Portugal, officially the Portuguese Republic (República Portuguesa ), is a country located mostly on the Iberian Peninsula in southwestern Europe. It is the westernmost sovereign state of mainland Europe. It is bordered to the west and south by the Atlantic Ocean and to the north and east by Spain. Its territory also includes the Atlantic archipelagos of the Azores and Madeira, both autonomous regions with their own regional governments.
Portugal is the oldest state on the Iberian Peninsula and one of the oldest in Europe, its territory having been continuously settled, invaded and fought over since prehistoric times. The pre-Celtic people, Celts, Carthaginians and Romans were followed by the invasions of the Visigoths and Suebi Germanic peoples. Portugal as a country was established during the Christian Reconquista against the Moors who had invaded the Iberian Peninsula in 711 AD. Founded in 868, the County of Portugal gained independence after the Battle of São Mamede in 1128. The Kingdom of Portugal was proclaimed following the Battle of Ourique in 1139 and was recognised by the neighbouring kingdoms by the Treaty of Zamora in 1143.
In the 15th and 16th centuries, Portugal established the first global empire, becoming one of the world's major economic, political and military powers. During this period, today referred to as the Age of Discovery, Portuguese explorers pioneered maritime exploration, notably under royal patronage of Prince Henry the Navigator and King John II, with such notable voyages as Bartolomeu Dias' sailing beyond the Cape of Good Hope (Cabo da Boa Esperança) (1488), Vasco da Gama's discovery of the sea route to India (1497–98) and the European discovery of Brazil (1500). During this time Portugal monopolized the spice trade, and the empire expanded with military campaigns in Asia. However, events such as the destruction of Lisbon in a 1755 earthquake, the Industrial Revolution, the Seven Years' War, the country's occupation during the Napoleonic Wars, and the independence of Brazil (1822), erased to an extent Portugal's prior opulence.
After the 1910 revolution deposed the monarchy, the democratic but unstable Portuguese First Republic was established, later being superseded by the Estado Novo right-wing authoritarian regime. Democracy was restored after the Carnation Revolution in 1974, ending the Portuguese Colonial War. Shortly after, independence was granted to almost all its overseas territories. The handover of Macau to China in 1999 marked the end of what can be considered the longest-lived colonial empire.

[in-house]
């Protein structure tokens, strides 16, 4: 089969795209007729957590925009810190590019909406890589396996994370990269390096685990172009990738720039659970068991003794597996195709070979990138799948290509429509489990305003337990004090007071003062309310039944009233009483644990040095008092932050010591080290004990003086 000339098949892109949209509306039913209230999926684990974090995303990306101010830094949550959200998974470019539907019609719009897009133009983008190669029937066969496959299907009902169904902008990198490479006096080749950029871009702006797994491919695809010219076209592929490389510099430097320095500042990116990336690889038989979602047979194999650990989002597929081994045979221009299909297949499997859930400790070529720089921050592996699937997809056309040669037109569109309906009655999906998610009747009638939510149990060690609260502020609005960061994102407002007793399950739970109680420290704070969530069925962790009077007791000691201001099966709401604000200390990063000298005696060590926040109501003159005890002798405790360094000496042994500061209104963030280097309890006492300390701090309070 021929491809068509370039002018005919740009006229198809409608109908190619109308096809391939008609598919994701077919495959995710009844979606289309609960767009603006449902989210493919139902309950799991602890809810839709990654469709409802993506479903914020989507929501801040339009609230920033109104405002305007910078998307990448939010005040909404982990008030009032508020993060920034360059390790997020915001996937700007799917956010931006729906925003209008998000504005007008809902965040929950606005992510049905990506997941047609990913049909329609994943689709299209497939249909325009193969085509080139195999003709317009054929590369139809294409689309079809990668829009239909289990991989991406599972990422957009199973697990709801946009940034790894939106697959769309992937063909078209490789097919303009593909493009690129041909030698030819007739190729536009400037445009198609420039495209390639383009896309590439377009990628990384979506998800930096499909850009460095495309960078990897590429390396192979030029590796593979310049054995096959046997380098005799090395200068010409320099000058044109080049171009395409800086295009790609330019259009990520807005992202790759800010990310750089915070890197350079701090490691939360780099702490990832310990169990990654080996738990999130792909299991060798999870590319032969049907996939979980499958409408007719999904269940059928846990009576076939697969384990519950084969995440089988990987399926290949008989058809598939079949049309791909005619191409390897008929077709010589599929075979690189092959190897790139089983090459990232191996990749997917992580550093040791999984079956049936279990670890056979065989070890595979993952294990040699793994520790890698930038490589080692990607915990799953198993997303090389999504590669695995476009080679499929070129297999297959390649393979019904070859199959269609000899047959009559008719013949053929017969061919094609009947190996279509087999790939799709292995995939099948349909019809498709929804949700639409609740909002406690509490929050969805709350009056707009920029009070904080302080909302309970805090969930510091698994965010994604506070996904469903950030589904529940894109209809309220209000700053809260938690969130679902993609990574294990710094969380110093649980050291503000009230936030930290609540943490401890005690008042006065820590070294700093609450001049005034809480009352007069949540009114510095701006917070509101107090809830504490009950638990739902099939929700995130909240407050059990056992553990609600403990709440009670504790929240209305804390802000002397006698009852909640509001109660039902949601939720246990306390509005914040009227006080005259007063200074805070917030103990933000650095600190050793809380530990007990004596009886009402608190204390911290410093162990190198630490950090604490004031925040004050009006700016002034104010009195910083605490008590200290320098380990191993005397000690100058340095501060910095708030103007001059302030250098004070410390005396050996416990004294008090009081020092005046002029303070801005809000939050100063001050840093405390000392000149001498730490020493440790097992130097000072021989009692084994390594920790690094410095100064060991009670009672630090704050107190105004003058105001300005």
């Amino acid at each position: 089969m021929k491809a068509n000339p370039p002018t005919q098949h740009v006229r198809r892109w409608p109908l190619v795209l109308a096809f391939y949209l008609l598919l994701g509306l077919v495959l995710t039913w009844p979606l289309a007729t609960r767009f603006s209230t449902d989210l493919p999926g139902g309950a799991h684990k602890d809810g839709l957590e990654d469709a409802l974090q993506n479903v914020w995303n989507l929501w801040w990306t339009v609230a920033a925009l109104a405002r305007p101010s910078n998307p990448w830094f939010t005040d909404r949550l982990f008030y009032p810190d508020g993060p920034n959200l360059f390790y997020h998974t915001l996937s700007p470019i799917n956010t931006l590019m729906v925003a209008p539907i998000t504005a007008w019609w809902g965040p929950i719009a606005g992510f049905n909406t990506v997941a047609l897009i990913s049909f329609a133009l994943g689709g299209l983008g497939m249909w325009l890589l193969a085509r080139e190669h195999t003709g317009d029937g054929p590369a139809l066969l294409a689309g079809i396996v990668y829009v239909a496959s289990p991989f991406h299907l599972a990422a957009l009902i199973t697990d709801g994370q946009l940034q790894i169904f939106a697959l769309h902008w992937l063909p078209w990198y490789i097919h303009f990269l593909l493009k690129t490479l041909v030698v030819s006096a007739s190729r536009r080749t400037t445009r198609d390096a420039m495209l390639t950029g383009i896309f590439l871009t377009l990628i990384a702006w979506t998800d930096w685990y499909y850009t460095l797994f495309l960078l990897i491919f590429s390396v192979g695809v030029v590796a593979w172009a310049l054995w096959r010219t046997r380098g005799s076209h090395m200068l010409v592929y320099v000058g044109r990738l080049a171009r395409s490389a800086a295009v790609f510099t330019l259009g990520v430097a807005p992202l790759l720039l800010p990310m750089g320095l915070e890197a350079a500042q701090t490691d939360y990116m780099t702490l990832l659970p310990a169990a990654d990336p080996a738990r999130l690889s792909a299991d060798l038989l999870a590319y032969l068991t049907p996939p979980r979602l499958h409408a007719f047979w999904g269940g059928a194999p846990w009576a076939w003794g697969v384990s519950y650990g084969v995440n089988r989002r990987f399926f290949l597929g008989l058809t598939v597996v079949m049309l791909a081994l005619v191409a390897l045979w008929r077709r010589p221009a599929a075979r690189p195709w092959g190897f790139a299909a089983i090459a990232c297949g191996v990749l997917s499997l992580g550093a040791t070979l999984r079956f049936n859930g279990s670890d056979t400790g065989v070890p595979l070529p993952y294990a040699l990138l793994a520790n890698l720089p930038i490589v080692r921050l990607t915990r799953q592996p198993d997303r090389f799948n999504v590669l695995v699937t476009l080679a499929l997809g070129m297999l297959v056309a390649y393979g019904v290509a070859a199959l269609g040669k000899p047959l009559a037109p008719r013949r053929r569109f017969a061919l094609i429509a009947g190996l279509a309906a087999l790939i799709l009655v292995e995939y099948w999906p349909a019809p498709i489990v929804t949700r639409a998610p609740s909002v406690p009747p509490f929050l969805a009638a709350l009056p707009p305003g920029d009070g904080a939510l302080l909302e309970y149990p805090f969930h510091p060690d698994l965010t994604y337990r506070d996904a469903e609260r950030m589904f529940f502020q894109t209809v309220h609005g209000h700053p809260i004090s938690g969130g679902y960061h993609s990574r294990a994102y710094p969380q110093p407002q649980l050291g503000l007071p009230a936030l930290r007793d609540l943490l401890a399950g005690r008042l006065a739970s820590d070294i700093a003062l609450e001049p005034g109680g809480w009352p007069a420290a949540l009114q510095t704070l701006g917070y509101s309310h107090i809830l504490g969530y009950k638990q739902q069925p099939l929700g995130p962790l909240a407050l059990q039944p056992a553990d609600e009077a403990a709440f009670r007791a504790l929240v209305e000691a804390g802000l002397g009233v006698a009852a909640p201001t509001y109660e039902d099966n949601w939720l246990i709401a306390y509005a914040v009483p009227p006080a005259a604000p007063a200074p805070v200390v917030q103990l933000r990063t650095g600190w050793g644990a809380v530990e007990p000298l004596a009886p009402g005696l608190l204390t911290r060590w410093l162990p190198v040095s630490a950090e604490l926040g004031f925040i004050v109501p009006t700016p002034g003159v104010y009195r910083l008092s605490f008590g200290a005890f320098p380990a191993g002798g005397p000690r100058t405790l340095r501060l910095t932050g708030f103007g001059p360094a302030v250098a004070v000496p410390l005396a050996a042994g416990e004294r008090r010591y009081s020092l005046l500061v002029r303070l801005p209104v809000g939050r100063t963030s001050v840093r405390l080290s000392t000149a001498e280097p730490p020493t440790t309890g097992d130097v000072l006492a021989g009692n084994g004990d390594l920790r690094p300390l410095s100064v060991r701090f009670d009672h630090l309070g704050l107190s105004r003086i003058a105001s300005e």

Portugal has left a profound cultural and architectural influence across the globe, a legacy of 300 million Portuguese speakers, and many Portuguese-based creoles. A member of the United Nations and the European Union, Portugal was also one of the founding members of NATO, the eurozone, the OECD, and the Community of Portuguese Language Countries. It is a developed country with a high-income advanced economy and high living standards. It is the 4th most peaceful country in the world, and its state is the 15th most stable one, maintained under a unitary semi-presidential republican form of government. Additionally, the country ranks highly in terms of democracy (10th), social progress (20th), prosperity (25th), press freedom (14th), moral freedom (3rd), LGBT rights (7th in Europe), ease of doing business (29th) and road network (2nd).
The word Portugal derives from the Roman-Celtic place name Portus Cale. Portus, the Latin word for port or harbour, Cala or Cailleach was the name of a Celtic goddess – in Scotland she is known as Beira – and also the name of an early settlement located at the mouth of the Douro River (present-day Vila Nova de Gaia) which flows into the Atlantic Ocean in the north of what is now Portugal. At the time the land of a specific people was frequently named after its deity. Those names are the origins of the -gal in Portugal and Galicia. Incidentally, the meaning of Cale or Calle is also a derivation of the Celtic word for port which would confirm very old links to pre-Roman, Celtic languages which compare to today's Irish caladh or Scottish cala, both meaning port. Some French scholars believe it may have come from 'Portus Gallus', the port of the Gauls or Celts.
Around 200 BC, the Romans took the Iberian Peninsula from the Carthaginians during the Second Punic War, and in the process conquered Cale and renamed it Portus Cale (Port of Cale) incorporating it to the province of Gaellicia with capital in Bracara Augusta (modern day Braga, Portugal). During the Middle Ages, the region around Portus Cale became known by the Suebi and Visigoths as Portucale. The name Portucale evolved into Portugale during the 7th and 8th centuries, and by the 9th century, that term was used extensively to refer to the region between the rivers Douro and Minho. By the 11th and 12th centuries, Portugale, Portugallia or Portvgalliae was already referred to as Portugal.